Man Expertly Takes Down 679-Pound Beast with Nothing but a Handgun


Late November means different things to different people. For many, it’s all about Thanksgiving and enjoying time with family and friends. Others are already looking forward to Christmas, now only a few weeks away.

For many parts of America, however, November is hunting season. Whether it’s whitetail deer in the north or elk out west, hunters have a lot to look forward to this time of year.

Jordan Tutmaher probably didn’t think he would be making headlines when we got ready for his hunt in Pennsylvania last weekend. Just a few hours after dawn on Nov. 17, however, the man was facing down an impressive quarry: A 679-pound black bear.

That’s one big bruiser. What makes the story even more impressive is that Tutmaher took down the bear with a handgun from only about fifteen feet away.

“That bear was taken at 5 yards with a .357 handgun,” WICU reported. “It was the second largest bear of the day. Tutmaher said he shot and killed the bear at 8 a.m. when the bear appeared in a drive of a Christmas tree patch.”

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The Pennsylvania Game Commission closely regulates black bear hunting with an eye toward conservation. While most people will never come face-to-face with a nearly 700-pound bear, the animals are actually pretty common in the Pennsylvania area.

“More than 1,200 black bears were taken in the first day of Pennsylvania’s four-day black bear season,” the news station explained. In addition to the game Tutmaher took with his expert handgun shot, six other bears over 600 pounds were also taken during the state’s opening day.

That certainly sounds like a lot, but it should be looked at in perspective. Many people don’t think of Pittsburgh as bear country, but the reality is that they are quite prevalent.

“Pennsylvania’s bear population has been increasing for decades, and at the same time, many people have moved into the areas where bears reside. As a result, bears and people are coming into contact more than ever,” explained the Pennsylvania Game Commission.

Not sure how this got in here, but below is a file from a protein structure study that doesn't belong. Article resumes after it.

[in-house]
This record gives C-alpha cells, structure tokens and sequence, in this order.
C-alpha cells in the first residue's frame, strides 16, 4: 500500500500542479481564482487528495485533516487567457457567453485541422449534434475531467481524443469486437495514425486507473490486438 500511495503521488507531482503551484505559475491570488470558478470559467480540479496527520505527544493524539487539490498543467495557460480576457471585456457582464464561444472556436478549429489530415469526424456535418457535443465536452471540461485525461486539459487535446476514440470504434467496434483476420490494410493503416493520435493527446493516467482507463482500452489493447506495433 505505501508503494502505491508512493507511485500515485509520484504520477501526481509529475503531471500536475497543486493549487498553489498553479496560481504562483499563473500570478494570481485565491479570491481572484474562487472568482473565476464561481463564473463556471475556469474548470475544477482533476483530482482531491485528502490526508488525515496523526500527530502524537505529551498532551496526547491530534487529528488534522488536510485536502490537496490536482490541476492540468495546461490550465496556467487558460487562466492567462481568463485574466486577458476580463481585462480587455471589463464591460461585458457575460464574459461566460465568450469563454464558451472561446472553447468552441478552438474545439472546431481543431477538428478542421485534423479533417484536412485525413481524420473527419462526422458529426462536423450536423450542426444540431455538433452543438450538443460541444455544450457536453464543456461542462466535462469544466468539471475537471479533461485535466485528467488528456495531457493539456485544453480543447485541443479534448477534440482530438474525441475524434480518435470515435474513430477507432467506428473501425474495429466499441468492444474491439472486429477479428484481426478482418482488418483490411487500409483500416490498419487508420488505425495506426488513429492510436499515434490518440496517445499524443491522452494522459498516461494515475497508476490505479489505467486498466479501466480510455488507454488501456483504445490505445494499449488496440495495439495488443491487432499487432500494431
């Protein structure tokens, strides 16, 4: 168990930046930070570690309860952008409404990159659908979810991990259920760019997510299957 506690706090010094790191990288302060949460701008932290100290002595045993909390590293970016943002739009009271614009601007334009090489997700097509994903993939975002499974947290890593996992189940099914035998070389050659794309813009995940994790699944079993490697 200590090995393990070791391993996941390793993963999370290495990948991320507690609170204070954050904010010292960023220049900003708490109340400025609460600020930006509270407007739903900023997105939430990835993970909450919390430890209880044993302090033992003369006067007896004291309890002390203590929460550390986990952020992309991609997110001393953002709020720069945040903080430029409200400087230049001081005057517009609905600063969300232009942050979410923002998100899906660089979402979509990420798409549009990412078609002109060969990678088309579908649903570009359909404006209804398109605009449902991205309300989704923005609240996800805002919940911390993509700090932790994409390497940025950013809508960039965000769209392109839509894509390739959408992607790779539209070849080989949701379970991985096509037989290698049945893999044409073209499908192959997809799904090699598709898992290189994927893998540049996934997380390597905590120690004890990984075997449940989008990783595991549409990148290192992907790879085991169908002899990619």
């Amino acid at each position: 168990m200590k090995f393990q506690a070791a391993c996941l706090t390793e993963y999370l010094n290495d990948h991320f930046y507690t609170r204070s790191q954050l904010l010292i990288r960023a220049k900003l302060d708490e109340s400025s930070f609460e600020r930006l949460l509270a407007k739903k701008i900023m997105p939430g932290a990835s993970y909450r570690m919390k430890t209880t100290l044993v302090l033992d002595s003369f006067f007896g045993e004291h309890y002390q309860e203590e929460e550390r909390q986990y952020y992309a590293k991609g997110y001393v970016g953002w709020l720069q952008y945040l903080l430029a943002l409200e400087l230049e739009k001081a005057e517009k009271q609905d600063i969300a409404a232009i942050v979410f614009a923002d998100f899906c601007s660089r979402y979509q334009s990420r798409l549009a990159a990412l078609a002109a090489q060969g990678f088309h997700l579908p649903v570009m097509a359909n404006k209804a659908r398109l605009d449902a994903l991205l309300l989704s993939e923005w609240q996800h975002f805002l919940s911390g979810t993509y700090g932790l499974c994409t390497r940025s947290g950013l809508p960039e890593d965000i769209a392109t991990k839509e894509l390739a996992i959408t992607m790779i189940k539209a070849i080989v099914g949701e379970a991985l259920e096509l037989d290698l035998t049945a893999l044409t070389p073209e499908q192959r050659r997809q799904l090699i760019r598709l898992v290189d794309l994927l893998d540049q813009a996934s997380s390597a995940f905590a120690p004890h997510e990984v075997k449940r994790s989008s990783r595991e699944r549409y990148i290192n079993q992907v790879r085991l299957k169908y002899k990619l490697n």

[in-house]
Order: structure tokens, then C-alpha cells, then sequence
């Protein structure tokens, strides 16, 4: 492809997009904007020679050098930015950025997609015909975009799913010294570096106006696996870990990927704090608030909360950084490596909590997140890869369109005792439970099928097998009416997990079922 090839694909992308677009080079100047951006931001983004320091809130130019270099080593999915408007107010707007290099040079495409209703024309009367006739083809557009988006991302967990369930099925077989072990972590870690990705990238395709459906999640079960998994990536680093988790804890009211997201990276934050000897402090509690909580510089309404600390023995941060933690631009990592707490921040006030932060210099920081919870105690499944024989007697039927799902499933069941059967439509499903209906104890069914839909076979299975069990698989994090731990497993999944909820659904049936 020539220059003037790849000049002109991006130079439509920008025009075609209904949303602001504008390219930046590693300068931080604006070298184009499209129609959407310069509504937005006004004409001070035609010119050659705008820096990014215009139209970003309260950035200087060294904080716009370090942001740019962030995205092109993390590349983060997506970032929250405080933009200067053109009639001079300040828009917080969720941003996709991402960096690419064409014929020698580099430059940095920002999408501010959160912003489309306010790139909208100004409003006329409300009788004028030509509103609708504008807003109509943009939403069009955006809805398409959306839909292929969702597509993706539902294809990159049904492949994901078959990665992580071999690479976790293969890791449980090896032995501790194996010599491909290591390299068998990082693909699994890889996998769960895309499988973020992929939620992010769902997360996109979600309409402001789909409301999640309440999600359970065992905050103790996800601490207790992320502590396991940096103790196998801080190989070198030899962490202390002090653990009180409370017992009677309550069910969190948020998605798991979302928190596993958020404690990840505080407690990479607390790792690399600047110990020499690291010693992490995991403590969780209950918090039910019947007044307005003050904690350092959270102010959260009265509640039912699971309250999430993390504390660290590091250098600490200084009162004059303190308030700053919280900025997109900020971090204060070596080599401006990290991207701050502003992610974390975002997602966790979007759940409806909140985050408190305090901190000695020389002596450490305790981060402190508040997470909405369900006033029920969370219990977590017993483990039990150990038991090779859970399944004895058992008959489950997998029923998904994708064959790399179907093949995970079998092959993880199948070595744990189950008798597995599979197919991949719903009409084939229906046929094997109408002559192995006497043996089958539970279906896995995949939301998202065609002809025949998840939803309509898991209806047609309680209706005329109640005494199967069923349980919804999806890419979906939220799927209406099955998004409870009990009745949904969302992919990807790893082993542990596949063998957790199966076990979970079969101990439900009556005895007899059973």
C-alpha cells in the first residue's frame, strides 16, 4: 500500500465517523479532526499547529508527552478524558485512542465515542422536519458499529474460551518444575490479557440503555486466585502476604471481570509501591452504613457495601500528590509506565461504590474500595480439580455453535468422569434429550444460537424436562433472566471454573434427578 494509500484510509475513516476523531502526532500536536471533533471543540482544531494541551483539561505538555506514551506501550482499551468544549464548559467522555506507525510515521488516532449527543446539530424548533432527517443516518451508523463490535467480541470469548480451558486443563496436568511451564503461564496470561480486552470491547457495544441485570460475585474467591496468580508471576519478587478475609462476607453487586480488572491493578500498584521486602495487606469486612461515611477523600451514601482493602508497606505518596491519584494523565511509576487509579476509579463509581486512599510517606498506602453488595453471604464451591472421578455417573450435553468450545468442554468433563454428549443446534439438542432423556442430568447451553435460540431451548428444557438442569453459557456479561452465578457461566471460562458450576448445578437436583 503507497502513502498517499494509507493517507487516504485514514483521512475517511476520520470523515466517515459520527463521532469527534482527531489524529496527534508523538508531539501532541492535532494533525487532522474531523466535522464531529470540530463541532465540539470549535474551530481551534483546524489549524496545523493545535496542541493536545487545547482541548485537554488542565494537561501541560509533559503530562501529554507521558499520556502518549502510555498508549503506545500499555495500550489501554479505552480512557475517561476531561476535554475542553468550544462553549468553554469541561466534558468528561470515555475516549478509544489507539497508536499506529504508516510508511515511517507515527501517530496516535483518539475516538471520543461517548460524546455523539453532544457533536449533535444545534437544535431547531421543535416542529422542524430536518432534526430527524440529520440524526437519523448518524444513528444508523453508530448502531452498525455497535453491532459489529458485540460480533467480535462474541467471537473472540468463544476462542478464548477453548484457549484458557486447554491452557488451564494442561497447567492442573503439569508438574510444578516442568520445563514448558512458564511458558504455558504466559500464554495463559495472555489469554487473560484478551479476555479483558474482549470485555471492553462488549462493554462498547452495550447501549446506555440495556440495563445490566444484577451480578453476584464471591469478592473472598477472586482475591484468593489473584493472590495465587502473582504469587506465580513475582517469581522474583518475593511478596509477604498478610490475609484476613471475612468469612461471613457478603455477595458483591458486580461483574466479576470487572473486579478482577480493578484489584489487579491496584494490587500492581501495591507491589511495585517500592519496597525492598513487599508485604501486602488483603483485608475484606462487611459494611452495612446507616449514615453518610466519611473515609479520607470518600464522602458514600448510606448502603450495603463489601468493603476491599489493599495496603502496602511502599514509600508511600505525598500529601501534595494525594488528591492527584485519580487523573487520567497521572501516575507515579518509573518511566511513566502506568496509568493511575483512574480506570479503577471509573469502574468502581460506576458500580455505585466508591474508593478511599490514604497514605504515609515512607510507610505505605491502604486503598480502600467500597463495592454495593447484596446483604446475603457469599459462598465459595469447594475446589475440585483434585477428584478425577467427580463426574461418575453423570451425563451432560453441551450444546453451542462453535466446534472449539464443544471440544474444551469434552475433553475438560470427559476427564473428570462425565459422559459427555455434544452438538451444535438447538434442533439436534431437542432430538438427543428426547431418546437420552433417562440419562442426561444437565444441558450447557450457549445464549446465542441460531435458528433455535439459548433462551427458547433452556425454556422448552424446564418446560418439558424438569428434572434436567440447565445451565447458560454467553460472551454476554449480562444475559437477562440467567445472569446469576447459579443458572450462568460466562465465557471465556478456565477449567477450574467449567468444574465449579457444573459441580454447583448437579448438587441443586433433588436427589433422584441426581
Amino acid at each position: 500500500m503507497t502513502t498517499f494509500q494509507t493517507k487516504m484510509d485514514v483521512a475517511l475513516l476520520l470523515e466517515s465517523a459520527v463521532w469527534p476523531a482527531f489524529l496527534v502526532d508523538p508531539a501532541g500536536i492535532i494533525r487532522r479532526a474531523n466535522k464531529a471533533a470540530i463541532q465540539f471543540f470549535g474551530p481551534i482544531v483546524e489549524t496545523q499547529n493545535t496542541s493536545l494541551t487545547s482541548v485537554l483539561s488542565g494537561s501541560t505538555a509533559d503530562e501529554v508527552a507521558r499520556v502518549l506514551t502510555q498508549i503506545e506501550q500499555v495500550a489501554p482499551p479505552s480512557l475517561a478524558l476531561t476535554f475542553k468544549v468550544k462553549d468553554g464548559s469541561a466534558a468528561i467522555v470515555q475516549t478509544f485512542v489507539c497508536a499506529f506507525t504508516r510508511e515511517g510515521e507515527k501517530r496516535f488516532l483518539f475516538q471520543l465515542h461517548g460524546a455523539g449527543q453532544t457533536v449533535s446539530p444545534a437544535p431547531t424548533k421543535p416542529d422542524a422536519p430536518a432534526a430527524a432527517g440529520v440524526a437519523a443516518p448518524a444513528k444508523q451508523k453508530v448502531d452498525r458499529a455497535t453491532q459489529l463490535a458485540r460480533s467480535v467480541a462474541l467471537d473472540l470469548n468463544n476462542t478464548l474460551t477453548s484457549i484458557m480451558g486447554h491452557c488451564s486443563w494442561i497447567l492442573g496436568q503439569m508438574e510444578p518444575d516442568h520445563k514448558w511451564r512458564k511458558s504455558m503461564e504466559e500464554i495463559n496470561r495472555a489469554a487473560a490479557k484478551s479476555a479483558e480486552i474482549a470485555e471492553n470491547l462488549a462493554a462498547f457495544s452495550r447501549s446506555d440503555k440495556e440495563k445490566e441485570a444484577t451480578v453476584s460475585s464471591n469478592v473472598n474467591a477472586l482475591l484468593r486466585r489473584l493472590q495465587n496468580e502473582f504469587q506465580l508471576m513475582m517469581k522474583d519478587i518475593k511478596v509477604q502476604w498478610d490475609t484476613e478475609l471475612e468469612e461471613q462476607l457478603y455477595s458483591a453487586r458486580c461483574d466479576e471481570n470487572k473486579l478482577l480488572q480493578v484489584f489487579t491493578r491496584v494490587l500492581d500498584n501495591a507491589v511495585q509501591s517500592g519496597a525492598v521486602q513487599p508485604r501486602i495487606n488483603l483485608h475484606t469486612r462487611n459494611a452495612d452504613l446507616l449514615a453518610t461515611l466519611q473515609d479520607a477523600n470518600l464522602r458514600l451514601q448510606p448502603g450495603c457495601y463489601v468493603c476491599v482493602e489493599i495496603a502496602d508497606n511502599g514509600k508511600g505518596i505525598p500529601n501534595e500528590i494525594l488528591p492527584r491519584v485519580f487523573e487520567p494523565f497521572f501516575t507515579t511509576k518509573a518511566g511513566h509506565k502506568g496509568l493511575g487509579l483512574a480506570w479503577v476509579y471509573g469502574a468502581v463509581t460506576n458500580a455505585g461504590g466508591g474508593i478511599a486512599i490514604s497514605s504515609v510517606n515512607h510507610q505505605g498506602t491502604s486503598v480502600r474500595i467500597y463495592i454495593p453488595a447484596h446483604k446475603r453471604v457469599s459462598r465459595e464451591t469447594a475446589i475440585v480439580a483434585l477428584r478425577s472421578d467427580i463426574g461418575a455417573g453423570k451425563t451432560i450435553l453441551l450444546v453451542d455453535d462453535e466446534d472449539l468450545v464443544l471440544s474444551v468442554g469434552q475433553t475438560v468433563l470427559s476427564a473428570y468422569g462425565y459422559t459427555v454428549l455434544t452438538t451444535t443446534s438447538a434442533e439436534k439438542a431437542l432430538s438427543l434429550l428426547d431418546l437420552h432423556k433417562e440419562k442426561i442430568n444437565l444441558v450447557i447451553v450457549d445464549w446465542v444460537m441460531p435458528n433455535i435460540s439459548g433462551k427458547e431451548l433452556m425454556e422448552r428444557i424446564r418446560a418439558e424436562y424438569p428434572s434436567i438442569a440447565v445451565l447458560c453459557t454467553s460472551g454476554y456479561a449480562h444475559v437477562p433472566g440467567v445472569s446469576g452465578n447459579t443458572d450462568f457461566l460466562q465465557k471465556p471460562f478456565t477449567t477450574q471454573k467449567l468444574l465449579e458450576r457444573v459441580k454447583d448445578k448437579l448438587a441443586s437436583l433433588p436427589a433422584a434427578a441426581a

Have you ever seen a bear this large?

“A population estimate in 2015 showed approximately 20,000 bears living in the commonwealth,” state officials continued. “Black bears appear heavy, but are surprisingly agile; they can run up to 35 miles per hour, climb trees and swim well.

“Bears may be on the move at any time, but are most active at dusk and dawn. Bears are omnivorous, eating almost anything.”

The game commission added that most black bears are only around 200 pounds, which shows just how rare and impressive the 679-pounder was.

Despite the predictable outcry from anti-hunting advocates and the political left, responsible conservation is an important American tradition that continues even in the 21st century.

“The Pennsylvania Game Commission is responsible for managing, conserving and protecting all wildlife, and is committed to doing everything possible to keep bear conflicts to a minimum,” the state agency’s website explained.

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“Regulating harvest to stabilize or reduce bear numbers in problem areas and prohibiting the feeding of bears are measures taken to help alleviate conflicts with bears.”

Finding the best balance and being stewards of nature can be tough, but it’s good to see that Pennsylvania takes that obligation seriously … and that all-American skills like using a .357 handgun in the wild have not been forgotten.

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Benjamin Arie is an independent journalist and writer. He has personally covered everything ranging from local crime to the U.S. president as a reporter in Michigan before focusing on national politics. Ben frequently travels to Latin America and has spent years living in Mexico.